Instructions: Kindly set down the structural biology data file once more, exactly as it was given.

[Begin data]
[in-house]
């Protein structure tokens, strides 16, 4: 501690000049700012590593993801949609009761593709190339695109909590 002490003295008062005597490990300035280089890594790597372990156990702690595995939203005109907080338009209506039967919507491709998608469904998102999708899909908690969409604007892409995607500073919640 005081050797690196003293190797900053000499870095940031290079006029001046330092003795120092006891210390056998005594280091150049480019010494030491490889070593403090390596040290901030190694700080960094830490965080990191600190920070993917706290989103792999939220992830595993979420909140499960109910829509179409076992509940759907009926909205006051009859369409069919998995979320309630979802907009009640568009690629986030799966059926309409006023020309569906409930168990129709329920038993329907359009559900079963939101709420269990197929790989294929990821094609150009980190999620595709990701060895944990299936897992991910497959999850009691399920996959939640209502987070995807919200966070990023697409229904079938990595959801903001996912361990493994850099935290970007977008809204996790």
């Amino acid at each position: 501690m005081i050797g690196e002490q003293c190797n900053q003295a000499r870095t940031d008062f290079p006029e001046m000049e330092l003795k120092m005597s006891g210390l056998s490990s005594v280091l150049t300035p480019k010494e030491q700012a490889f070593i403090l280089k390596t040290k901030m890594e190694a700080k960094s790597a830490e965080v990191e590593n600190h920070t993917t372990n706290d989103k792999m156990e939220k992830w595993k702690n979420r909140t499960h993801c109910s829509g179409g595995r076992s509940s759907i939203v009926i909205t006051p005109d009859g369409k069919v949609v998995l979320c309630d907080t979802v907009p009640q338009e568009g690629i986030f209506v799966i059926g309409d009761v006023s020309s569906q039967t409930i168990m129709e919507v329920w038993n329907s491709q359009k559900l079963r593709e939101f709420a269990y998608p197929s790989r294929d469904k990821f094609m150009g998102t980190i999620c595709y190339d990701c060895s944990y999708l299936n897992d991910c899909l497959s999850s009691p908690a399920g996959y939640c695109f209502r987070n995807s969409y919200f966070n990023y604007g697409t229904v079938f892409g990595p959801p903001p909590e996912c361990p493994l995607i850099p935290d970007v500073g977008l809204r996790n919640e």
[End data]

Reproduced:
[in-house]
């Protein structure tokens, strides 16, 4: 501690000049700012590593993801949609009761593709190339695109909590 002490003295008062005597490990300035280089890594790597372990156990702690595995939203005109907080338009209506039967919507491709998608469904998102999708899909908690969409604007892409995607500073919640 005081050797690196003293190797900053000499870095940031290079006029001046330092003795120092006891210390056998005594280091150049480019010494030491490889070593403090390596040290901030190694700080960094830490965080990191600190920070993917706290989103792999939220992830595993979420909140499960109910829509179409076992509940759907009926909205006051009859369409069919998995979320309630979802907009009640568009690629986030799966059926309409006023020309569906409930168990129709329920038993329907359009559900079963939101709420269990197929790989294929990821094609150009980190999620595709990701060895944990299936897992991910497959999850009691399920996959939640209502987070995807919200966070990023697409229904079938990595959801903001996912361990493994850099935290970007977008809204996790």
């Amino acid at each position: 501690m005081i050797g690196e002490q003293c190797n900053q003295a000499r870095t940031d008062f290079p006029e001046m000049e330092l003795k120092m005597s006891g210390l056998s490990s005594v280091l150049t300035p480019k010494e030491q700012a490889f070593i403090l280089k390596t040290k901030m890594e190694a700080k960094s790597a830490e965080v990191e590593n600190h920070t993917t372990n706290d989103k792999m156990e939220k992830w595993k702690n979420r909140t499960h993801c109910s829509g179409g595995r076992s509940s759907i939203v009926i909205t006051p005109d009859g369409k069919v949609v998995l979320c309630d907080t979802v907009p009640q338009e568009g690629i986030f209506v799966i059926g309409d009761v006023s020309s569906q039967t409930i168990m129709e919507v329920w038993n329907s491709q359009k559900l079963r593709e939101f709420a269990y998608p197929s790989r294929d469904k990821f094609m150009g998102t980190i999620c595709y190339d990701c060895s944990y999708l299936n897992d991910c899909l497959s999850s009691p908690a399920g996959y939640c695109f209502r987070n995807s969409y919200f966070n990023y604007g697409t229904v079938f892409g990595p959801p903001p909590e996912c361990p493994l995607i850099p935290d970007v500073g977008l809204r996790n919640e």